Martina

Martina is the feminine form of Martin which ultimately derives from the name of the Roman war of god, Mars, who played a prominent role in Roman worship, including being linked to agricultural functions. The etymology behind the name is uncertain though it could possibly be related to Latin mas meaning “male” or from Latin marcus meaning “large hammer”. However, it’s possible…

Saber

Saber refers to a type of backsword with a curved blade. The word comes from French sabre (single-edged sword) via German Säbel via Hungarian szablya (saber) via szab (to cut), which itself derives from an uncertain source. It could be derived from a Turkic origin or a Tungusic one. Saber is also a Spanish, Catalan, Portuguese, Galician, and Occitan…

Anise

Anise is the name of an herb (also called aniseed) which grows in the Mediterranean region. It has a history in the ancient world, used as both a spice and a fragrance, and has a sweet, licorice-like taste which is why anise oil is used in licorice candy. It’s also been used as a flavoring…

Elvis

Elvis is an English male name of uncertain meaning. It could be a variant of Alvis, an anglicized spelling of Alvíss, the name of a dwarf in Norse mythology. He was supposed to marry Thrud, the daughter of the Norse god Thor. However, Thor wasn’t too pleased with the arrangement so he came up with a trick requiring the dwarf to prove…

Rowe

Rowe comes from an English surname with several possible meanings: it could be a locational name for someone who lived near a hedgerow or a row of houses. It comes from Old English rāw, ræw meaning “row”; it’s also possible that it may have arisen as a medieval form of Roul, the Norman French form of Rolf which comes…

Emilie

Emilie is the Scandinavian form of Emilia, itself a variant of Aemilia, the feminine form of Aemilius, an Ancient Roman name. Though the origin of the name is uncertain, it has often been associated with Latin aemulus meaning “rival; rivaling, striving” via Proto-Italic *aimos (imitation) derived from a PIE root word. Origin: Proto-Indo-European Variants: Aemilia (Ancient Roman) Aemiliana (Ancient Roman) Emílie (Czech) Emilija…

Constantine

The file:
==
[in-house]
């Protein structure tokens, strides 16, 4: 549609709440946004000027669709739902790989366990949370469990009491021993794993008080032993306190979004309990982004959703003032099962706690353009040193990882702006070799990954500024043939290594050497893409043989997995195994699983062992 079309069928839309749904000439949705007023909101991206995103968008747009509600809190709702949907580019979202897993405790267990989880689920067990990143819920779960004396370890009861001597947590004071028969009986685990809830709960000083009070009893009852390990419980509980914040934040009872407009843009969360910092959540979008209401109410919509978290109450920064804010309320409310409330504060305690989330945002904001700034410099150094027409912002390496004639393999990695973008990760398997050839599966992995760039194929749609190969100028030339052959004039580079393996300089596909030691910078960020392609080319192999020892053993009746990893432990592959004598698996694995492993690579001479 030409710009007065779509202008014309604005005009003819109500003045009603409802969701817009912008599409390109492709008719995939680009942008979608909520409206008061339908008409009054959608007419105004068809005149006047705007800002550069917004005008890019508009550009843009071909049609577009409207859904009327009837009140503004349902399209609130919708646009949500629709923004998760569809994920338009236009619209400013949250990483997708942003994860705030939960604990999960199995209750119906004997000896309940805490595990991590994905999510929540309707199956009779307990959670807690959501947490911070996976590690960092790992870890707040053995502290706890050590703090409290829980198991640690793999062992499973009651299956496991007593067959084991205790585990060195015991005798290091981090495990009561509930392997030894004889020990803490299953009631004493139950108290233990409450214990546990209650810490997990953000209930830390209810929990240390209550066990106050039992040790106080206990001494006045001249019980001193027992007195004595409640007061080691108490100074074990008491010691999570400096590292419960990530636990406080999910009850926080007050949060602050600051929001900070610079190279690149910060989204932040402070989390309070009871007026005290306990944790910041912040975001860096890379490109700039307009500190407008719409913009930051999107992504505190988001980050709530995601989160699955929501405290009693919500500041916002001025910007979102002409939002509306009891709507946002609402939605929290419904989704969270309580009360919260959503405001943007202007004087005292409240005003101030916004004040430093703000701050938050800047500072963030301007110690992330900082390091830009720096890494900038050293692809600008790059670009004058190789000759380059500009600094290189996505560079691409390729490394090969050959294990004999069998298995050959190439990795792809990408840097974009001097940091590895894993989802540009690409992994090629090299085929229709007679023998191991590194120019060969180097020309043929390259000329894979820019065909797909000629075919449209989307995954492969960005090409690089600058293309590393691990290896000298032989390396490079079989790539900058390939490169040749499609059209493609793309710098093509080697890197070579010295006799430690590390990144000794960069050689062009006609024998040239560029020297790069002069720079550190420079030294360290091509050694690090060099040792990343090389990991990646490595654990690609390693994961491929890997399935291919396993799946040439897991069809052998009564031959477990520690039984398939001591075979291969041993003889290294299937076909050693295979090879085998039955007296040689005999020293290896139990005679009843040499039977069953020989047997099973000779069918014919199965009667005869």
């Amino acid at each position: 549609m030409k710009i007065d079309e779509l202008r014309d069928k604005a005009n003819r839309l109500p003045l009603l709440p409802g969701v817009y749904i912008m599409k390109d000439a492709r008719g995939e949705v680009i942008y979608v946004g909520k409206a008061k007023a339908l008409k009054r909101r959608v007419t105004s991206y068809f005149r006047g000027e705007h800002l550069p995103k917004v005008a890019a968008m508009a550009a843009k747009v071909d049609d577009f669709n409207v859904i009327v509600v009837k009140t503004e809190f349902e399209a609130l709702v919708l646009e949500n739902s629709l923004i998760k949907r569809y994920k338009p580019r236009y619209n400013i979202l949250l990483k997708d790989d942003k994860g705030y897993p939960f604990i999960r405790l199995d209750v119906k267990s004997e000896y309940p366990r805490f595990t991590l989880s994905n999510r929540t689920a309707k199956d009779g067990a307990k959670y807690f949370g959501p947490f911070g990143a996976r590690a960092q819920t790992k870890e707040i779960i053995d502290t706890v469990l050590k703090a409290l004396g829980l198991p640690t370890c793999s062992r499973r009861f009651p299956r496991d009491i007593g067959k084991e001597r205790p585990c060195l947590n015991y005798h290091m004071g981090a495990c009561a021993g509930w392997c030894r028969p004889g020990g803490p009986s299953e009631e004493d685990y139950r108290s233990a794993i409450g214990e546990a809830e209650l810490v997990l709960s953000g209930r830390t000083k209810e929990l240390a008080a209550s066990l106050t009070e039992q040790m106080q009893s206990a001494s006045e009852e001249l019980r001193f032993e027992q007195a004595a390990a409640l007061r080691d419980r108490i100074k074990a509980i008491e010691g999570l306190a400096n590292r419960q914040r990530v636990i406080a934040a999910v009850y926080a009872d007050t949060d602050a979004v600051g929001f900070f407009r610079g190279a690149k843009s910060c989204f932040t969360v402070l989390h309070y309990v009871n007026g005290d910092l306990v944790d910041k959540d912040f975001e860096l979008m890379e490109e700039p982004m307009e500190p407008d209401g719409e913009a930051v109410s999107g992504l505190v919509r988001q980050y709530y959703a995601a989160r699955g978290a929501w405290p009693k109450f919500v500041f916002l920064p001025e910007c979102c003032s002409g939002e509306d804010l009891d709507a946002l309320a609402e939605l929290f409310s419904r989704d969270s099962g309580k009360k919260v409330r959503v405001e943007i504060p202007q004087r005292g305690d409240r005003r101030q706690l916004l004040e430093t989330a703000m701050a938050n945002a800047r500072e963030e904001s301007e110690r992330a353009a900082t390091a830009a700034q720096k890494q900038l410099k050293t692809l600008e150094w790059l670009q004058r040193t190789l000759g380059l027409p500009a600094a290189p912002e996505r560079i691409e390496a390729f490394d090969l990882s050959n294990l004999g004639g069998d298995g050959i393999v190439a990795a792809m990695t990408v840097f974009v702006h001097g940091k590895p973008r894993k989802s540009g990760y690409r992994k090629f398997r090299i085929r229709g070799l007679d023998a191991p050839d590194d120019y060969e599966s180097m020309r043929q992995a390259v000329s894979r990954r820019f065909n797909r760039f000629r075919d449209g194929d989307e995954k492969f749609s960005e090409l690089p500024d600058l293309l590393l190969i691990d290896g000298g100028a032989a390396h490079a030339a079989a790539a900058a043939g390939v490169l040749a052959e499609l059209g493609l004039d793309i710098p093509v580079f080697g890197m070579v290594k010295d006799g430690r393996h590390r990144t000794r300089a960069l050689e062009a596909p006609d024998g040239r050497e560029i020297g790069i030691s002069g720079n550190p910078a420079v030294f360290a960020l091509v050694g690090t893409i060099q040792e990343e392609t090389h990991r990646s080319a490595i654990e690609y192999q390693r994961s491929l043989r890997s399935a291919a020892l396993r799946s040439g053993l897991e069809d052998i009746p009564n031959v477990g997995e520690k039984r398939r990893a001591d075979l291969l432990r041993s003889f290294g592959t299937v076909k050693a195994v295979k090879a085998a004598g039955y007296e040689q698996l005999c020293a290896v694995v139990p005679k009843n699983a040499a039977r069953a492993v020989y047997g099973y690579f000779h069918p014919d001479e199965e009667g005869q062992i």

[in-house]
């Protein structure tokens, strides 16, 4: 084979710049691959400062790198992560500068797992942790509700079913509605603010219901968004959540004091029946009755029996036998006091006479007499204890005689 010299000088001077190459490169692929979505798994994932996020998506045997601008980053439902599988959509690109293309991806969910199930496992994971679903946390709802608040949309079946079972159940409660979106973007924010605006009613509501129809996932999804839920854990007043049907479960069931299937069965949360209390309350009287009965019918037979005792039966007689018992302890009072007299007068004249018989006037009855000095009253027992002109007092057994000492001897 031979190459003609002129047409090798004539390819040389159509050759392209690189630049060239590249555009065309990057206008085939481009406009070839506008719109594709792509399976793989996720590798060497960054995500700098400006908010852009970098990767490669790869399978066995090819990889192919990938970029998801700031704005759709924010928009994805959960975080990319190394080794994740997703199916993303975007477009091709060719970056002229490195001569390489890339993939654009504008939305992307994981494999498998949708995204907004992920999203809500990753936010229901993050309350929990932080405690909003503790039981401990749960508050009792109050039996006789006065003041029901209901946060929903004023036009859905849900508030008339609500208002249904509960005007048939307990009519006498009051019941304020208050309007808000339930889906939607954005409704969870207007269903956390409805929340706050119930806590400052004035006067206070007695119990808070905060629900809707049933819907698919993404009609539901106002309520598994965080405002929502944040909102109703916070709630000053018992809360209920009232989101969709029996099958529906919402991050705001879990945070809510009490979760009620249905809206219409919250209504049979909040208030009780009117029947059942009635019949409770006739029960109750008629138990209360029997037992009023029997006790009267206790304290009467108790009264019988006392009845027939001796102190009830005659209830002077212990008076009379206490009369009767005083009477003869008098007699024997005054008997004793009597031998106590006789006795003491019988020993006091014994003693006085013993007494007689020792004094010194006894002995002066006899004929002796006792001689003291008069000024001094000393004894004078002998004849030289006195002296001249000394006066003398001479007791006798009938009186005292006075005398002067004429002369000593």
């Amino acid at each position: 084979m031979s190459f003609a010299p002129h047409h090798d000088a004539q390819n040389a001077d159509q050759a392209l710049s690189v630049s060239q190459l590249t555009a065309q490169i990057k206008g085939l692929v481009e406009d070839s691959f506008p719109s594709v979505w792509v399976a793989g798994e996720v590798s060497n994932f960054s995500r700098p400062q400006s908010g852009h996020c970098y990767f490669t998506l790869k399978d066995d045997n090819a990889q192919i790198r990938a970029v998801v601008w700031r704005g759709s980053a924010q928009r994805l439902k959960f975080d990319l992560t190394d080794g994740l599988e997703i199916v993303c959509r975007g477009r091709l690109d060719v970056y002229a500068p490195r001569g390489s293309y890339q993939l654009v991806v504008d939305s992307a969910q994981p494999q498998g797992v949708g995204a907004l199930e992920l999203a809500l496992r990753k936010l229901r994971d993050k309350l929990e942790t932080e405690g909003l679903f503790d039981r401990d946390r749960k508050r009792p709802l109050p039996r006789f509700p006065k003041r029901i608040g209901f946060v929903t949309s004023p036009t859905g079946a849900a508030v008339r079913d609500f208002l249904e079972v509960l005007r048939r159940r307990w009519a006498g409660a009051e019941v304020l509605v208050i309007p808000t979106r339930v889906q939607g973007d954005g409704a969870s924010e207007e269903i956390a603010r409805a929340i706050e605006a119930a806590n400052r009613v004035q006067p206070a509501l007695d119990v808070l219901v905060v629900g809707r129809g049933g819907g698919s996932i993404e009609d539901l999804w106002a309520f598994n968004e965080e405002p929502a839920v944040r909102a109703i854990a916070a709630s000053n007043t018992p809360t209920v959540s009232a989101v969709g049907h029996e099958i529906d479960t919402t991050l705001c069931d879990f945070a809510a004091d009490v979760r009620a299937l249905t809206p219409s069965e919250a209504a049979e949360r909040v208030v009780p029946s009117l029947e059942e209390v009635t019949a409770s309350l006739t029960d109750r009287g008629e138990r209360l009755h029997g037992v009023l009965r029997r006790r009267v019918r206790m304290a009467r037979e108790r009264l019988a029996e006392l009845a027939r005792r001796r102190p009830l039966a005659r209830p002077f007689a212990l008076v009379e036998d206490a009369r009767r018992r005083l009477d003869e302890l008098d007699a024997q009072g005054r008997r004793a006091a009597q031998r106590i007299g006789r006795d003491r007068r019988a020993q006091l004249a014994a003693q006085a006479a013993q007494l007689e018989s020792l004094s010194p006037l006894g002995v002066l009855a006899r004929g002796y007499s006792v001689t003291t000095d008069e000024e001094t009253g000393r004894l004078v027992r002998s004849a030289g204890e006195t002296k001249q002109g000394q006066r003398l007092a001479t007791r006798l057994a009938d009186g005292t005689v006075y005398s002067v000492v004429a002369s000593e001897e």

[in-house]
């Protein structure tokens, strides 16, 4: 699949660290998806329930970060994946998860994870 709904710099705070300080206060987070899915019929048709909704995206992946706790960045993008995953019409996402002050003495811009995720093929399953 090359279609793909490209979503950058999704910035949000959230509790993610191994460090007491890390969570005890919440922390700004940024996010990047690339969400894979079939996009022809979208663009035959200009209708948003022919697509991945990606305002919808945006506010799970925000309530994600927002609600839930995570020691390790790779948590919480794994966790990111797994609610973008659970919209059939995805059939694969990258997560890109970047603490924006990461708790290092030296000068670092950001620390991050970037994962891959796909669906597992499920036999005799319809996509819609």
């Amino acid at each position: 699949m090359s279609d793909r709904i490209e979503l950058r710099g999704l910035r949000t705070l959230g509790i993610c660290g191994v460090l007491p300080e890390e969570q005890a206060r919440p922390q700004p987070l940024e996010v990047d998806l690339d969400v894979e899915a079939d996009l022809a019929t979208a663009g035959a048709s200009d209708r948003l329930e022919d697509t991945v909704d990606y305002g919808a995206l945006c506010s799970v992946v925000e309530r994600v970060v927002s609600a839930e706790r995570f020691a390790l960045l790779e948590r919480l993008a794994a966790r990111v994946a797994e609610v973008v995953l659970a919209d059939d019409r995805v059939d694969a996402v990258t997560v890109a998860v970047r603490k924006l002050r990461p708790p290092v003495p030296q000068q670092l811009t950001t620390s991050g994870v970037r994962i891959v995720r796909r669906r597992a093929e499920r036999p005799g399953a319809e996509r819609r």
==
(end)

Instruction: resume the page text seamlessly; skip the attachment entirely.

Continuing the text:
Constantine is the name of several Roman and Byzantine emperors of the ancient world. It comes from Latin constans meaning “constant, steadfast” derived from a PIE root word. Constantine is also a surname originating from the given name. While overwhelmingly a male name in many countries, in France it’s used as a female name. Origin: Proto-Indo-European…

Brio

Brio is the name of a musical term, con brio (with vigor),  brio meaning “vigor, vivacity, liveliness”. The word comes from Spanish brío (vigor, mettle, zeal, verve) via Old Occitan briu (wild, vigor) from Proto-Celtic *brigos (might, power, strength) derived from a PIE root word. It’s also possible that brio originated as a shortened form of ebrius, a Latin word meaning “drunk, intoxicated”. Origin:…

Malia

Malia is a Hawaiian female name, the Hawaiian form of Mary, the English form of Hebrew female name Miriam, a name of unknown meaning though possible meanings ascribed to it are “sea of bitterness”, “rebelliousness” or “obstinacy”, and “wished for child”. It’s also possible that it might be derived from an Egyptian source either meaning “beloved” from myr,…

Miller

Miller comes from an English surname, originally an occupational name for someone who was a miller or worked in a mill. It comes from Old English mylen (mill) which comes from Late Latin molīnus (mill) via molere  (to grind) derived from PIE root word *melh₂- (to grind, to crush). Origin: Proto-Indo-European Variants: Mills (English)